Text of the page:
01 July 2008

Pronunciation Woes: Vowels I

I can only hope that my accent speaking Irish is as charming and sexy as we American English speakers find an Irish accent. (Really, several of the lovely barmen in Ireland could just read the phone book and I'd be enthralled). We have accents because we do not have the same sounds for vowels and our "native" pronuncation spills over into how we pronounce foreign words.

Americans have a hard time with the French nasal 'n', Spanish trilled 'r', and the rounded vowel sounds of some Scandinavian langauges (hell, we have problems with our own language, I shoudln't worry about examples!). Many speakers of western langauges have a very hard time even hearing the difference in many Asian languages, much less being able to reproduce the sounds accurately. Is that 'a' pronounced 'aw' or 'ah' or 'ay'? It is 'ee' or 'eye' for 'i'? The Irish speak English with that lovely accent because of the way letters are pronounced in Gaelic, and I will likely speak Gaelic with the flat vowels of American midwestern English unless I pay close attention and try to mimic native speakers and practice a LOT with recordings.

Which of course assumes I can find a native speaker. Not the easiest thing in the world, so I've been reduced to the CD sets that come along with my books, and online references (hopefully with sound files). In fact, one of the posters from Daltai has provided recordings of all the sounds in Ulster Irish, which I host on my website.

Vowels are actually easy. As I noted before, there are short forms and long forms of each vowel in Irish. And, unlike English, Irish Gaelic has the common decency to show when the vowel is long or short (instead of relying on incomprehensible spelling rules and rote memorization).

Short vowels are a, e, i, o, u. Long vowels are written with an acute symbol over them, like this: á, é, í, ó, ú. Because i and í look awfully alike, a font face that is Gaelic-friendly will not have a dot over a normal i, and you normally omit it when you write things out longhand.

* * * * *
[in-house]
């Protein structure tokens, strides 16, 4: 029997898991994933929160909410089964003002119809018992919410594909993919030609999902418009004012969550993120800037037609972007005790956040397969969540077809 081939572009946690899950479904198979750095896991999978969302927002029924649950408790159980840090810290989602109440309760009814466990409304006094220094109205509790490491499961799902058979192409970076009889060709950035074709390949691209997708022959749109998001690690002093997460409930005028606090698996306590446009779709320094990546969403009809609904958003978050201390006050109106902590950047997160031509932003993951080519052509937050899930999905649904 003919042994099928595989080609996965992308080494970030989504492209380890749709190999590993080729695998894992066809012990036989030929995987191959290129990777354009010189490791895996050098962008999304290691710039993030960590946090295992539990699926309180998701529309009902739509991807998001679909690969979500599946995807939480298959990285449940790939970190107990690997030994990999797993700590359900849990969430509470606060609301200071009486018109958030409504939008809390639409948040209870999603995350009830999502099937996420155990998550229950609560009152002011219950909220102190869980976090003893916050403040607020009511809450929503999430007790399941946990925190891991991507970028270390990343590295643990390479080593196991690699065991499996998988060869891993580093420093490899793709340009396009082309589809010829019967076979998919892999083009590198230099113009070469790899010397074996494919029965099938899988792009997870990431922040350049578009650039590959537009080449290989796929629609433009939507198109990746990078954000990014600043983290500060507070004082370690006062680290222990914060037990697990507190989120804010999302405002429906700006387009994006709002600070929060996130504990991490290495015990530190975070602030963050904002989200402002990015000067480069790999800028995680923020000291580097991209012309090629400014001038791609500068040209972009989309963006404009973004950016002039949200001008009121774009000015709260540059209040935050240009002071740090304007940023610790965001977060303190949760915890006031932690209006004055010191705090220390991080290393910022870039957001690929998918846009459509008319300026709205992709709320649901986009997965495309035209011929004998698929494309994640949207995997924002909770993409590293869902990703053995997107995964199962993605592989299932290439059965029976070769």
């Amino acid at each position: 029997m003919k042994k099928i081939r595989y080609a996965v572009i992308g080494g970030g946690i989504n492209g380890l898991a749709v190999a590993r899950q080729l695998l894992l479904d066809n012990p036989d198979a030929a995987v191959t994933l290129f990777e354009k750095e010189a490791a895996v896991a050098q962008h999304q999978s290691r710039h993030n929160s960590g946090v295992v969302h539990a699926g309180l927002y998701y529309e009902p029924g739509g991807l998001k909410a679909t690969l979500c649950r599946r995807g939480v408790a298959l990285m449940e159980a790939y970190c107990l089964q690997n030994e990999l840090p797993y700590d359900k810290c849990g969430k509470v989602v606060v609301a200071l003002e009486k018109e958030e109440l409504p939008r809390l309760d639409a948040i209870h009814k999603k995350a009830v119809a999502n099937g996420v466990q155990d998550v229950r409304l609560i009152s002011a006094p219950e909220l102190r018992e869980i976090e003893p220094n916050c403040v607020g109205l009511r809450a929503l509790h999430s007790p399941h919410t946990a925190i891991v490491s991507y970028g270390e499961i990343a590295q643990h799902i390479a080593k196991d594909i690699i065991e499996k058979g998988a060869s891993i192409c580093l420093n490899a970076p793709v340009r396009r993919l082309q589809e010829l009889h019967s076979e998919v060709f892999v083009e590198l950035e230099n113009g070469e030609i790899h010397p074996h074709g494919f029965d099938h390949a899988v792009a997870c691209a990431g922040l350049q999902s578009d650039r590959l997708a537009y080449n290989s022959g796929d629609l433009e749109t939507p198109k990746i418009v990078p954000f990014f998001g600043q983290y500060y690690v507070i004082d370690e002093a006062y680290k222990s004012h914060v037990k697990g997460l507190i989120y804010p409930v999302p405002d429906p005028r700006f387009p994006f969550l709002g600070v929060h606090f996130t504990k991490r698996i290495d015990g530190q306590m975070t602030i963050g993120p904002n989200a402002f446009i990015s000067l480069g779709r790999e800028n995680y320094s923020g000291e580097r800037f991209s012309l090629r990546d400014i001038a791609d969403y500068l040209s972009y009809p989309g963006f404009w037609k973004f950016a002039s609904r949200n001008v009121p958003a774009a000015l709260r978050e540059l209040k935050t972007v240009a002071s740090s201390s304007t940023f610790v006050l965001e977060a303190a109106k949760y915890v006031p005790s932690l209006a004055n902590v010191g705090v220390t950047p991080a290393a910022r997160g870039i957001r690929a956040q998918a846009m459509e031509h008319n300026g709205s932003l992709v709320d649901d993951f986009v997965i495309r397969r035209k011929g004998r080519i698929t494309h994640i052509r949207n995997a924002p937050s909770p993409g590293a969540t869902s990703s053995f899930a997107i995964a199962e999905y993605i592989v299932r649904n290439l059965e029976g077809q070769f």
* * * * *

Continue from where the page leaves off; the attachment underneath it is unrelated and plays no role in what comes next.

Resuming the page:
botherában, bar
Of course unstressed syllables disappear into a generic 'uh' sound. The English word 'above' is not pronounced as an exaggerated 'ah-bohv', the 'a' and 'o' are subsumed into the sound of the syllable and it becomes 'uh-buhv'. The same occurs in Irish. Vowels -- long or short -- in unstressed syllables are reduced to the generic schwa. Occassionally whole words disappear -- as, ag, agus often are reduced to an 'uh' sound in normal conversation.

Learning Irish has a rather cryptic fold-out pronunciation guide, which I must admit confused me more than it helped. Partly this is because the "example" words are supposed to be pronounced as an English person would say them, not American English, which got me set off on the wrong foot. Even with a standard phonetic spelling, it can be difficult. Each word introduced in the lessons is provided with pronunciation notes in the vocabulary list, as well.

I will make a strong suggestion that you learn to read and use the International Phonetic Alphabet, which is used in some form in nearly all pronouncing dictionaries (including the Foclóir Scoile.) It takes a bit to learn, but it really is the most accurate (and non-accented) way to understand the sounds that you're supposed to be using. Be careful on websites to determine whether their are using 'English' pronunciation (American English and British English pronounce many vowels quite differently) so you know how it should be used.

There are dozens of online sources for pronunciation, here are a few:
Phouka.com (with sound)
Daltai (with sound)
Beginners Guide
Fios Feasa
Musical Traditions (simplified)
Nagail Magazine (with sound)

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